Baptism is the beginning of a journey – a journey of faith. In Baptism God makes us one of His children. We become a member of the Church, the Body of Christ on earth.
Baptism is a proof that God truly loves us. He reaches out to us and helps us journey with him for the whole of our earthly life, so that we may also be with him after our death.
Baptism is not just for children; adults can be baptised too. Baptism for adults usually follows a period of worshipping regularly with the Church, and a course of instruction. It is often linked to Confirmation, when an adult will reaffirm his/her baptismal vows in a special service before the Bishop.
What is Baptism (CHRISTENING)?
As parents, when you bring a child for Baptism, you are thanking God for his gift of life, and making a decision to start your child on a journey of faith. In the service, you will be asking for the Church’s support to bring him/her up as a Christian, the godparents will promise to help you, and the Church will promise to welcome and pray for your child and your family.
For your child, being baptised marks the start of a lifelong journey of faith, in which he/she becomes a member of the local and worldwide Christian family. This journey involves turning away from the darkness of self-centredness, and turning towards Christ.
Baptism is a ‘sacrament’: a visible sign of God’s love. In baptism, we thank God for his gift of life and publicly acknowledge his love. We acknowledge that we all need to turn away from the darkness of evil and to make a new start with God.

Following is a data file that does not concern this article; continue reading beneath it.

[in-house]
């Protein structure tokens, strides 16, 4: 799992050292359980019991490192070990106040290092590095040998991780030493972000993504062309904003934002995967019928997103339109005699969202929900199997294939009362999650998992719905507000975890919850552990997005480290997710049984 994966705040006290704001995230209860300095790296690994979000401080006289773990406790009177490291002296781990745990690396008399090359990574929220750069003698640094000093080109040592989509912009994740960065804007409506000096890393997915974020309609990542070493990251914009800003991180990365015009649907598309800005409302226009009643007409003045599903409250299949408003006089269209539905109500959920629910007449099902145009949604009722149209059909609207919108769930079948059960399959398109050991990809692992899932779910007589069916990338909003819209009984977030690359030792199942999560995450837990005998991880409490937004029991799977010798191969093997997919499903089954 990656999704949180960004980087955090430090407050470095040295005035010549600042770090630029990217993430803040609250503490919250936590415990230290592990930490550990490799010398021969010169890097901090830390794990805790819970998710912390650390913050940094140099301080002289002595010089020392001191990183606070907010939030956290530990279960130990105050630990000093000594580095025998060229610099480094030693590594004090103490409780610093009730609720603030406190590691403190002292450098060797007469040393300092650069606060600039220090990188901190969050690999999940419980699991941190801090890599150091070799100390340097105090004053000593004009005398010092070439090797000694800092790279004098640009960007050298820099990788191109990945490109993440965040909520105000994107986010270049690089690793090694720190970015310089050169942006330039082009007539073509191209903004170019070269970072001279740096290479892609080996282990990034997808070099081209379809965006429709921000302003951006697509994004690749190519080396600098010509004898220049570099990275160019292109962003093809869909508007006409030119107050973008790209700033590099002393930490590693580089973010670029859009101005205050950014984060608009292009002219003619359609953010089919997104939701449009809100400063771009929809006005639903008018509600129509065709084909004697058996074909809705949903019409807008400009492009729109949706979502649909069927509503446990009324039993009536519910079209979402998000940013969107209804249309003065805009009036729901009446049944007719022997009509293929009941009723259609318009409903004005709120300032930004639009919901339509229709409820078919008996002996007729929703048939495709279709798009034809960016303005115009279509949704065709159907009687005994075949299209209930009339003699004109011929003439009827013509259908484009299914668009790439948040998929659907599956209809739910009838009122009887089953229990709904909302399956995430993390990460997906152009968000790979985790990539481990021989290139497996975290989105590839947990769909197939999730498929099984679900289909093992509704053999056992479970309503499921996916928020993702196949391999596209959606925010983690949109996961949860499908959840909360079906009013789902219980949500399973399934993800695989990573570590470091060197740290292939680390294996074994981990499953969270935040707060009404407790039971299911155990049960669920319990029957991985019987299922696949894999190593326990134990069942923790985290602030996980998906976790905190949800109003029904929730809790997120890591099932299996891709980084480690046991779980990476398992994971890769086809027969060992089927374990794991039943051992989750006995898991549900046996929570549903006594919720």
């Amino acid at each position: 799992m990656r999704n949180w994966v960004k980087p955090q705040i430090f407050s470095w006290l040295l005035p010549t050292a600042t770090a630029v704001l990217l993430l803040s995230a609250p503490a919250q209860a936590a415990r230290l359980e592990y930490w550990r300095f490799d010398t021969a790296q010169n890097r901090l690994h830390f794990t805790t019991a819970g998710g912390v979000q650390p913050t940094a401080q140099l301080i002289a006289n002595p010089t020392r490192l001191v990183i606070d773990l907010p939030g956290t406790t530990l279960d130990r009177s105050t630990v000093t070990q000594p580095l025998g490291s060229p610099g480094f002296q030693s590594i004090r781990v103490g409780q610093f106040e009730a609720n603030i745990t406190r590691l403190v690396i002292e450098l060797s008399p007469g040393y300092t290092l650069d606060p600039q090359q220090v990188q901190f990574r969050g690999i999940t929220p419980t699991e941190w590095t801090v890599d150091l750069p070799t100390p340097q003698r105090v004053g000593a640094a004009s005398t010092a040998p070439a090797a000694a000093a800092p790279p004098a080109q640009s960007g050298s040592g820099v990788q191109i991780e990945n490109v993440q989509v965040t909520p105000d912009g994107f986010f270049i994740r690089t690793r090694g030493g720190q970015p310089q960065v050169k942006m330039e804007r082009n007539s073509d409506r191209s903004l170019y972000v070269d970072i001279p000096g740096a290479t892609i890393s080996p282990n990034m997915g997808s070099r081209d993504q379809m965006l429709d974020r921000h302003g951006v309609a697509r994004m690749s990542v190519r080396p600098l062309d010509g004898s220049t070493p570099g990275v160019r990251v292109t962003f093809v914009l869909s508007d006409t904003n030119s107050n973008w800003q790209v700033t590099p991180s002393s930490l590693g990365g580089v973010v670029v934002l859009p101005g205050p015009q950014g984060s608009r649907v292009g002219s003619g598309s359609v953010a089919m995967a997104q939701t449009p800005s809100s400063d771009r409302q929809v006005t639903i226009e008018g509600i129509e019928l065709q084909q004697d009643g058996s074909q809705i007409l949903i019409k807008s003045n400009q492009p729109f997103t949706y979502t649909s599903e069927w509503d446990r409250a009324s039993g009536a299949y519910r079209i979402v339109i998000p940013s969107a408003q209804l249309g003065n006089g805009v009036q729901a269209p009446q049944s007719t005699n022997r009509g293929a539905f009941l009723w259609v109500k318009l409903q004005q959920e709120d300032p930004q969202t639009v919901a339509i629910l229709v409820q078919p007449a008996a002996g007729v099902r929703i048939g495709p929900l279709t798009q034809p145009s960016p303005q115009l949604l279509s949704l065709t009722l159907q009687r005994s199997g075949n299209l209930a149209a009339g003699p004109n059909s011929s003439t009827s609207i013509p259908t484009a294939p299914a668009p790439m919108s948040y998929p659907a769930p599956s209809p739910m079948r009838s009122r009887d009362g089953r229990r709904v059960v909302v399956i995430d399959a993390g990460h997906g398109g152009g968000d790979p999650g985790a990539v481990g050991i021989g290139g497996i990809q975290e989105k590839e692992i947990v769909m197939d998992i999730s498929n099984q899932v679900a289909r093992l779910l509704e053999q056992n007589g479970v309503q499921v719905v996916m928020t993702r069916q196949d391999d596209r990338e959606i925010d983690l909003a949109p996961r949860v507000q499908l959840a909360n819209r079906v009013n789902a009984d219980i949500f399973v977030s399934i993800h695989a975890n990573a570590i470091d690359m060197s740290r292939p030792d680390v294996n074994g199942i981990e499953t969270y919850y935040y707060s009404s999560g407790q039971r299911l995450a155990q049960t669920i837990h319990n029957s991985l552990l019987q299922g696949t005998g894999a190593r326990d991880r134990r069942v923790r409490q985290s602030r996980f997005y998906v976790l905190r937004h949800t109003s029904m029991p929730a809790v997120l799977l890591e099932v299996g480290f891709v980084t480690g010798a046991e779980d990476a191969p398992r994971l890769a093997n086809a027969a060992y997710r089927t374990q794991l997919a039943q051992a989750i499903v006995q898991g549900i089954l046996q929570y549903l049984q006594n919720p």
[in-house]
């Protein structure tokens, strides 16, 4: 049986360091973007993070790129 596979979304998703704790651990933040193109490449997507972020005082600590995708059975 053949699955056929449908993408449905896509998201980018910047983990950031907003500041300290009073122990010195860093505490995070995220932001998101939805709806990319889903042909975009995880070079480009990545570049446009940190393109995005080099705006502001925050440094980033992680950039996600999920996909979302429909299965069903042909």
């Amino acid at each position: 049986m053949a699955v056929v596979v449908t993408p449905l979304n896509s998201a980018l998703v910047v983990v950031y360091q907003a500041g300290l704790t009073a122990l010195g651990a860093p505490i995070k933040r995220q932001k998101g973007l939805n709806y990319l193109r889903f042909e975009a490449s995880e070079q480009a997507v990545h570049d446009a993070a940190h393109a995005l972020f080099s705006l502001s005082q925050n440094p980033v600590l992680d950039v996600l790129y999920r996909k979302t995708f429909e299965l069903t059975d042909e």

Wherever possible, baptisms are held during the main service on a Sunday morning, when the whole congregation can be present to welcome you and your child. There may be more than one family involved.
At the beginning of the service the parents and godparents are told what the Church expects of them – that they will accept the responsibility of bringing their child up as a Christian and helping him/her to keep God’s commandments. That means being ready to pray for their child, and show him/her by their own example what it means to belong to the community of faith.
. The parents and godparents then make three decisions on behalf of the child:
- to reject evil
- to repent of sin
- to turn to Christ
- and three statements, to affirm their own Christian faith and belief:
- in God the Father, the creator of the world
- in Jesus Christ, his Son, who died and rose again from the dead
- In God’s Holy Spirit, who guides and inspires our daily lives as we try to live as ChristiansGodparentsIt is important to consider carefully who you ask to be a Godparent. They will be asked to stand alongside you, and before the congregation, to make declarations about their own faith. They should consider it a privilege to be asked, but you may like to consider how willing they will be to undertake this duty.You may like to read this document, as you make your choice, and perhaps share it with the people you ask to be Godparents.TO Arrange a Baptism
- We expect that all those seeking baptism for themselves or their children will attend church at least once before the service is arranged. So a good first step is to come along on a Sunday morning at 10.30am, and speak to the priest at the end of it. Alternatively, you could ring the Priest-in-Charge, the Venerable Peggy Jackson, with any further queries, on 02920 567 393.
- Should I be a godparent?
- NB: Since Godparents have to have been baptised themselves, an unbaptised person cannot be a Godparent. They could, however, still be a ‘sponsor’, which would mean that they do everything in the service, which Godparents do, but their names could not be recorded in our registers or on the Baptism certificate.
- The godparents you choose for your child must be at least 16 years of age, and it is a requirement that godparents have themselves been baptised. There should be at least one man and one woman.
- Your child will be addressed by name, and baptised by the sprinkling of water on his/her head. The child is then anointed with holy chrism oil, and later receives a lighted candle, as a symbol of becoming a member of Christ’s body, the Church.